A type of ‘friendly bacteria’ may be a key treatment to manage of one of the most common forms of inflammatory bowel disease – ulcerative colitis. Results from a four-week patient trial led by Professor George Macfarlane showed that many of the patients’ symptoms were dramatically reduced to near normal levels. Ulcerative colitis is an acute and chronic disease that causes inflammation and sores, called ulcers, in the lining of the large bowel. Patients commonly experience abdominal pain and diarrhea, but fatigue, weight loss, rectal bleeding, loss of appetite and loss of body fluids and nutrients can affect some patients.
After studying the bowel wall of colitis patients and healthy volunteers, the team made an important discovery. The levels of a specific type of friendly bacteria were 30 times less in colitis patients than in healthy people. As well as stimulating the immune system and offering anti-cancer properties, many of these organisms have anti-inflammatory effects. After noting that the particular types of these bacteria were also different in colitis patients, the researchers set about developing substitute organisms that could help colitis patients.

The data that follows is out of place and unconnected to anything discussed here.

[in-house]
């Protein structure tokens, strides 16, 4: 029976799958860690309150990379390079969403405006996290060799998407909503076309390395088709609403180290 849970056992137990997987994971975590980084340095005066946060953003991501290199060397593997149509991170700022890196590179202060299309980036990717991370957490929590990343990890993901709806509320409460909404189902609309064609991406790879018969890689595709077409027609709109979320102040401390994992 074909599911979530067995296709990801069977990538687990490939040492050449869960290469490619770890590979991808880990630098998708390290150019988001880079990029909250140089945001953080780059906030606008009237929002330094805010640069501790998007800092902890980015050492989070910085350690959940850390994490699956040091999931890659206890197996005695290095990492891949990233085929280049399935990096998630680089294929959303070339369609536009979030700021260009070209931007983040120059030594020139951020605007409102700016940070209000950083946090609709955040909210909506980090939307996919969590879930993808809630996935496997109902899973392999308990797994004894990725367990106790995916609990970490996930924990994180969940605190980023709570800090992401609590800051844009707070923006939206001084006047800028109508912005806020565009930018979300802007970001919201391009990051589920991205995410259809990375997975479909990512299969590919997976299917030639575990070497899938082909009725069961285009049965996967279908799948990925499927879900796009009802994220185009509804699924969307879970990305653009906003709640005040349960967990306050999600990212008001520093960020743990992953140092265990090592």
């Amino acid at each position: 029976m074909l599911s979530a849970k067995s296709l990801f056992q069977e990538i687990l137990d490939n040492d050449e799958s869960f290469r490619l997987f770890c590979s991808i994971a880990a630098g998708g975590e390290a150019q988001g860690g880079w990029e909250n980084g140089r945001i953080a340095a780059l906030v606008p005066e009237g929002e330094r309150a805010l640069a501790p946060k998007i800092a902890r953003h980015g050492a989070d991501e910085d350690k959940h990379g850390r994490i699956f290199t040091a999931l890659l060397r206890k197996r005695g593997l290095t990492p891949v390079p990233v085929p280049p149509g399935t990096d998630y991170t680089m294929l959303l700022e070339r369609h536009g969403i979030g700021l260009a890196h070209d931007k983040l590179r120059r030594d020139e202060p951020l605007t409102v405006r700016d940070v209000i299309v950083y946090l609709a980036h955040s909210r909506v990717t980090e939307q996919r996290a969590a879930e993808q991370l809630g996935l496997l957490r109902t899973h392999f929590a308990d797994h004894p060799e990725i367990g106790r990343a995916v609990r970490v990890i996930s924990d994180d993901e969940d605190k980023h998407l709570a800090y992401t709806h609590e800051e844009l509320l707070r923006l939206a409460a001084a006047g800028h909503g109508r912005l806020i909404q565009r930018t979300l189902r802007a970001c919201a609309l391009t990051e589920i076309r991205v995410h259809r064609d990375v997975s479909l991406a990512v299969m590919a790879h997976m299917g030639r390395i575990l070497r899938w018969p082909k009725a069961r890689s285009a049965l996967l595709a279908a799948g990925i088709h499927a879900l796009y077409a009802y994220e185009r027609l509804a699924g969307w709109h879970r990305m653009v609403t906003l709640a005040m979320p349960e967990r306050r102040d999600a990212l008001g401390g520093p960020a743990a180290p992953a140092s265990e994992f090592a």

As a result, the researchers developed a probiotic, which was given to the colitis patients as a substitute for the anti-inflammatory effects that the naturally occurring ‘friendly bacteria’ offer to healthy people. The trial results were dramatic, showing a highly significant effect on inflammatory molecules in the bowel wall, largely reducing the pain and discomfort. Molecular and clinical tests showed that many symptoms associated with colitis were reduced to near normal levels, and unlike many other treatments, there are no side effects.
University of Dundee, Aug 17, 2004